Thursday, February 21, 2013

What JJ Abrams Should Retain, and Jettison, for the Star Wars Sequels

I am alternately elated and frightened regarding the announcement of upcoming Star Wars sequels directed by JJ Abrams.  The elation is easy to explain, of course.  I am a huge fan of the Star Wars films, and ever since I was a child I have been craving to know what happens to the galaxy once the emperor has been defeated.  Back in the early 1990s, I intently devoured the Timothy Zahn-authored sequel novels, and even constructed my own imagined plot for a sequel trilogy.

My trepidations, in light of the letdown occasioned by the Lucas-helmed prequels, should be equally easy to understand.  Of the three, only Revenge of the Sith was really worthy, with Phantom Menace lame and most of The Clone Wars all but unwatchable.  The mediocrity of these films damages the bright luster of the originals, and cheapens them to an extent.  (The fact that Lucas then put changes into the originals to make their plots more consistent with the prequels is even more galling.)

I do have some hope that JJ Abrams will do a good job.  Everyone wants to see harbingers of his approach to the new trilogy in his reboot of Star Trek, but I think the excellent Super 8 provides more clues.  I thought Super 8 was a highly underrated film, and that it combined art, pathos, adventure and comedy together in a masterful way.  That same combination of factors is what made the original Star Wars trilogy so great.  Here are some things from the prior Star Wars films that are kept, and some that ought to be let go.

Ambiguous Characters
People want to think of the Star Wars saga as a battle between good and evil, but many of the best characters are actually quite ambiguous, and they tend to keep proceedings from getting too moralistic and dour.  For instance, Han Solo is a cut-throat smuggler who initially refuses to assist the Rebel Alliance in their Death Star assault, and on Hoth decides to abandon the cause simply because he's welched on a bet.  Lando is extremely ambiguous, and the audience's trust and sympathy for him as a character swing wildly during his time in Empire.  Even Obi Wan is not to be trusted, since he intentionally hides the truth from Luke for his own purposes.  The new films need characters like these if they are to be interesting.

Non-Forced Comic Relief
Despite all the seriousness of The Force and Jedi training, many of the best moments in Star Wars films are the humoross kind, like Han being unfrozen at Jabba's palace, asking Luke how things are going, and Luke telling him just like the old times, and Han snarkily huffing, "that bad?"  Han and the Droids tended to provide the best comic moments, but Luke and Leia had their share as well.  The prequels suffered so much because the main characters had little sense of humor, and the comic relief was outsourced to the execrably unfunny Jar Jar Binks, whose brand of prat-falling physical humor went out with the Keystone Kops.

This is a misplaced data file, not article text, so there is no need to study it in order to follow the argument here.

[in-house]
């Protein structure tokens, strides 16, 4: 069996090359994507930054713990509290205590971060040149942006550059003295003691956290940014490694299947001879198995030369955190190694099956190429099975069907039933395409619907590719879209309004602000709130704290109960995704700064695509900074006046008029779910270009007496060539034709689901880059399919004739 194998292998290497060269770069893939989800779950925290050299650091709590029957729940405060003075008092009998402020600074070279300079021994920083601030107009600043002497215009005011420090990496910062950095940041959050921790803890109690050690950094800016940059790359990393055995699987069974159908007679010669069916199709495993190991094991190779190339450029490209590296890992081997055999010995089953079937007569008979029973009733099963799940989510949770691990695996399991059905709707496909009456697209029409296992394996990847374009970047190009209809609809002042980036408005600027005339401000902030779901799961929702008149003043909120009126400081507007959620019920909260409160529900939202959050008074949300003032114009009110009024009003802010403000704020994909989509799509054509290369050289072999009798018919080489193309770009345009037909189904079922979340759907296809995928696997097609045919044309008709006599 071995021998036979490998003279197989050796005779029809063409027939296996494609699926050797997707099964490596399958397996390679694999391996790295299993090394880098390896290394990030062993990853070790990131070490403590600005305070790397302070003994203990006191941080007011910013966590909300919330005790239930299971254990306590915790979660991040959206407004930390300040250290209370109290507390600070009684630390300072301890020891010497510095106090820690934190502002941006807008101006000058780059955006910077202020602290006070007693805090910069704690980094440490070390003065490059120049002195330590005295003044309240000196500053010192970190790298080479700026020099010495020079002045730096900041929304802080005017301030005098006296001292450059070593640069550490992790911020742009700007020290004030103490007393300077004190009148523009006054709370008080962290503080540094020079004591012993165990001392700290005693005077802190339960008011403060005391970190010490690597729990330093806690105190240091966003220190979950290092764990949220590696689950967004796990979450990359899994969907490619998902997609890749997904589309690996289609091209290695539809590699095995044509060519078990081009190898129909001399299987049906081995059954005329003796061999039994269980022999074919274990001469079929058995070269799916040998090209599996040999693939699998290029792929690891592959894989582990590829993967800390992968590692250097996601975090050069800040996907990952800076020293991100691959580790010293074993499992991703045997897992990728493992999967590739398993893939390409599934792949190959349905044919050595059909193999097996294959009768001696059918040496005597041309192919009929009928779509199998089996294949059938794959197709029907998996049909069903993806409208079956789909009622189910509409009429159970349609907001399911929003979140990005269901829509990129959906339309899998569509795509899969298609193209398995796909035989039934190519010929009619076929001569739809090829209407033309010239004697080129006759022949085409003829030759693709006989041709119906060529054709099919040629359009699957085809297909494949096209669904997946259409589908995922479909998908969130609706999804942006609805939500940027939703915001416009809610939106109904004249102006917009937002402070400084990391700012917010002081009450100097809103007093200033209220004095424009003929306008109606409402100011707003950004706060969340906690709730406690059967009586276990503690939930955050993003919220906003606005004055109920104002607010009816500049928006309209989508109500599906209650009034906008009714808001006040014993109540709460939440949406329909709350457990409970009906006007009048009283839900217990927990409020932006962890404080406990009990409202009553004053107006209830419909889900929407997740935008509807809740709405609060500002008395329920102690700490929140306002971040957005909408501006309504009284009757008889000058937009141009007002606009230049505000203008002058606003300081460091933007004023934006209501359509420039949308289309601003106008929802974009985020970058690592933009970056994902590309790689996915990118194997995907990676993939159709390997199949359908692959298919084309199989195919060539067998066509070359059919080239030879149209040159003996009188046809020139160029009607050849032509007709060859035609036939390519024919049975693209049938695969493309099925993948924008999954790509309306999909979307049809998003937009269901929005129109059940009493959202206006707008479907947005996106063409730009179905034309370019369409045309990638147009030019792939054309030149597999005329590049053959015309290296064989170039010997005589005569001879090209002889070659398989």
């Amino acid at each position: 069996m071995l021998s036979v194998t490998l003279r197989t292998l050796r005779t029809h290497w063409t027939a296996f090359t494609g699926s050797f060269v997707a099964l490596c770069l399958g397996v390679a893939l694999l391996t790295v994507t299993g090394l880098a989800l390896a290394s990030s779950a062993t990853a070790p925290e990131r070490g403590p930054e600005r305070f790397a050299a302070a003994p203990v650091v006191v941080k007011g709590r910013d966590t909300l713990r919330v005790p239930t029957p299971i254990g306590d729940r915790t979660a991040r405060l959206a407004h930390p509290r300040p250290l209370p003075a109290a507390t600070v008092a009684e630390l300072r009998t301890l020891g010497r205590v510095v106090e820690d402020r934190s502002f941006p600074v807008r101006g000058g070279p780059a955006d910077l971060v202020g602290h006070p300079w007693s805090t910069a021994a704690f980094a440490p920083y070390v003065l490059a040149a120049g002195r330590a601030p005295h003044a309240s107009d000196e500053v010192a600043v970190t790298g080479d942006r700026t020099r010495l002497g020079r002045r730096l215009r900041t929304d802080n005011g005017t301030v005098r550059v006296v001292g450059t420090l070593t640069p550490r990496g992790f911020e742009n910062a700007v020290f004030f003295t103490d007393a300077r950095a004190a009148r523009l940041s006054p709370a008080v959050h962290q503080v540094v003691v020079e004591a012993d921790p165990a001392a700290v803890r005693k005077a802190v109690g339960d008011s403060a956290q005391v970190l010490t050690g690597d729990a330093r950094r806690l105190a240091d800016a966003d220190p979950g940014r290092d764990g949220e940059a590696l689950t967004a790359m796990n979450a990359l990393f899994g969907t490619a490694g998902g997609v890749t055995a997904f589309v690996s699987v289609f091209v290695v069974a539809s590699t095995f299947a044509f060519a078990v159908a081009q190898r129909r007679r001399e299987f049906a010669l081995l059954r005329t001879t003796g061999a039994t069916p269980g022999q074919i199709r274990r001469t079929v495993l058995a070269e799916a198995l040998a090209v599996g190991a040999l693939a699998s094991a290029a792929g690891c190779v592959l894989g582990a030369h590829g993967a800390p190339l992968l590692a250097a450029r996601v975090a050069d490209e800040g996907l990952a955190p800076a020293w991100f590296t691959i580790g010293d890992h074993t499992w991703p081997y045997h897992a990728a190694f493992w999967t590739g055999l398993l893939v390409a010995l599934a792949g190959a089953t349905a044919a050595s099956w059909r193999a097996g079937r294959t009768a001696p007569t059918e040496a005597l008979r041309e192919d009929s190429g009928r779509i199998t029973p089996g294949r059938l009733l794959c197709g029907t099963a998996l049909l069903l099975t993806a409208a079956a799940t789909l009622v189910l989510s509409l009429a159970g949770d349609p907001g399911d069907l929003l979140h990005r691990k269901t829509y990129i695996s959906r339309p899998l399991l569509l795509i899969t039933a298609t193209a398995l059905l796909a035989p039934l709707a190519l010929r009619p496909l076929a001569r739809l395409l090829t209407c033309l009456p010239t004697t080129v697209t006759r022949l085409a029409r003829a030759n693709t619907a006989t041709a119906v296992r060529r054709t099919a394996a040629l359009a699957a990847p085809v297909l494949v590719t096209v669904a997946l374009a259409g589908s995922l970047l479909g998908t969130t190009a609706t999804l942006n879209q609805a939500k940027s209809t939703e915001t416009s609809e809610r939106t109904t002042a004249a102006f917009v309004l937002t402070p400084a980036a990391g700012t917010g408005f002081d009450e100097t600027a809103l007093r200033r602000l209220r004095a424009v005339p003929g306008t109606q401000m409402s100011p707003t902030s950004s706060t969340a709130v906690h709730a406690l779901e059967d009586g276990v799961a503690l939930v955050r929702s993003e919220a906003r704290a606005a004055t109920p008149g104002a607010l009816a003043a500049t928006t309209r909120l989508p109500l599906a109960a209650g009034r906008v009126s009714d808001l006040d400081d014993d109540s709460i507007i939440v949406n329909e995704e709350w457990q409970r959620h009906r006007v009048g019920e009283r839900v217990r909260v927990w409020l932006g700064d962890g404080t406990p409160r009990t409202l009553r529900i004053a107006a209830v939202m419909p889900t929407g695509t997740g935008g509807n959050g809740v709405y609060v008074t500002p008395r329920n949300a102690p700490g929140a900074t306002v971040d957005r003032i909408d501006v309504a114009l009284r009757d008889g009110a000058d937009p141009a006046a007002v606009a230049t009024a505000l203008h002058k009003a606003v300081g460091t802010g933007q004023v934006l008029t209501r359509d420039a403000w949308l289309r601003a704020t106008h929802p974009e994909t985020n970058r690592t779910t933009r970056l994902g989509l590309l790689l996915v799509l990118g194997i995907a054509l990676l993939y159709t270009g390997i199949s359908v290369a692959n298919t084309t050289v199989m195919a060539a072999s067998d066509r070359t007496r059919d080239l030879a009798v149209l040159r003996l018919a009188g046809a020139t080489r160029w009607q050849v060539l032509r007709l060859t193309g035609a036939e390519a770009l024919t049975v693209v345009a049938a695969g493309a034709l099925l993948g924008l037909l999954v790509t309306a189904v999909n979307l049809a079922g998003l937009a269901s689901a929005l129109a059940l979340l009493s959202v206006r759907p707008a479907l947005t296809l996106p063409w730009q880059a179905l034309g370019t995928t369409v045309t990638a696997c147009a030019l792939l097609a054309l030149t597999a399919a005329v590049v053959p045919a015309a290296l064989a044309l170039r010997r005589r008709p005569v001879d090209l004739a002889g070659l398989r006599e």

The droids added so much to the original sequel, and not just in terms of humor.  They often commented on the actions of the human characters, and allowed the audience to see things from multiple perspectives.  Much of the Ewok stuff in Jedi is completely tedious, but the elements involving C3PO are funny and endearing, especially in how his behavior does not always match wishes of his supposed human masters.

The Star Wars universe, as presented in the original sequel, grabs the viewer right away.  I feel this is the case in large part because unlike other science-fiction universes, it is a gritty place where things are dented, stained and used up.  It feels lived-in, and surprisingly organic.  Very early on in Star Wars, the viewers are taken inside the Jawa trawler, which is a kind of rolling junk shop full of second-hand droids.  The prequels, which I guess were supposed to reflect the galaxy before the destructive effects of war, showed a world that was glittery, gauzy, sparkly, and relatively clean.  It was not inviting or homey, it was sterile and lifeless, despite the color.  For the new sequels to work, they need the dirt, grit, dents, and wear and tear of the originals.

Dump Politics
I still don't understand the political plot of the prequels, beyond the fact that Palpatine takes power.  I do not give a damn about the Trade Federation, or understand the machinations of the Senate.  The original sequel contains just enough politics to drive the plot forward (Leia is on a "diplomatic mission" and the Senate's been dissolved) and that's it.  I'd say that's all you need, even if there is potential for a political plot based on the need for the heroes of the originals to establish a new government in the wake of the Empire's collapse.  The thing is, we go to Star Wars films for their epic mythos, not to contemplate the rigors of state building.

Dump Midochlorians
Making the Force a matter of biology enables an insidious, Social Darwinian view of society.  Perhaps Abrams can have a little aside where the viewers learn that the "science" surrounding midochlorians was actually proven to be false.

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